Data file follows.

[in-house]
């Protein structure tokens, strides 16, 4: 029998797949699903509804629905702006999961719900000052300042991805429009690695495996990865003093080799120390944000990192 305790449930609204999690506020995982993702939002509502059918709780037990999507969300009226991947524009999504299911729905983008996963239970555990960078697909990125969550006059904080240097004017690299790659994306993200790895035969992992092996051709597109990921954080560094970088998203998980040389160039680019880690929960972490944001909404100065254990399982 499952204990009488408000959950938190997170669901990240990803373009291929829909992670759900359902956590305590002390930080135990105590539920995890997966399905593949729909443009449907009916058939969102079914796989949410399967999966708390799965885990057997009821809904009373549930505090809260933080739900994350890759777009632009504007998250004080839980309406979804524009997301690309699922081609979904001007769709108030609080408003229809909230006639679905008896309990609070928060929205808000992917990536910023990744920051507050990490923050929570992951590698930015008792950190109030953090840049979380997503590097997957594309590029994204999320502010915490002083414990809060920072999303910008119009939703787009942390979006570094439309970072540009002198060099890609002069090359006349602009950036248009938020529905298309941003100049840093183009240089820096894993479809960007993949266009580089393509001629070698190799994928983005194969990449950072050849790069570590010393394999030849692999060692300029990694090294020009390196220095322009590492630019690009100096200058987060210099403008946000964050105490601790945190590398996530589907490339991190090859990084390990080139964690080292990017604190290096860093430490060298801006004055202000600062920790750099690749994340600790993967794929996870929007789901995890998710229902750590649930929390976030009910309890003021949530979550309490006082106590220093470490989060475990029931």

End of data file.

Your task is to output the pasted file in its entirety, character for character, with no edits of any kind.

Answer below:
[in-house]
């Protein structure tokens, strides 16, 4: 029998797949699903509804629905702006999961719900000052300042991805429009690695495996990865003093080799120390944000990192 305790449930609204999690506020995982993702939002509502059918709780037990999507969300009226991947524009999504299911729905983008996963239970555990960078697909990125969550006059904080240097004017690299790659994306993200790895035969992992092996051709597109990921954080560094970088998203998980040389160039680019880690929960972490944001909404100065254990399982 499952204990009488408000959950938190997170669901990240990803373009291929829909992670759900359902956590305590002390930080135990105590539920995890997966399905593949729909443009449907009916058939969102079914796989949410399967999966708390799965885990057997009821809904009373549930505090809260933080739900994350890759777009632009504007998250004080839980309406979804524009997301690309699922081609979904001007769709108030609080408003229809909230006639679905008896309990609070928060929205808000992917990536910023990744920051507050990490923050929570992951590698930015008792950190109030953090840049979380997503590097997957594309590029994204999320502010915490002083414990809060920072999303910008119009939703787009942390979006570094439309970072540009002198060099890609002069090359006349602009950036248009938020529905298309941003100049840093183009240089820096894993479809960007993949266009580089393509001629070698190799994928983005194969990449950072050849790069570590010393394999030849692999060692300029990694090294020009390196220095322009590492630019690009100096200058987060210099403008946000964050105490601790945190590398996530589907490339991190090859990084390990080139964690080292990017604190290096860093430490060298801006004055202000600062920790750099690749994340600790993967794929996870929007789901995890998710229902750590649930929390976030009910309890003021949530979550309490006082106590220093470490989060475990029931």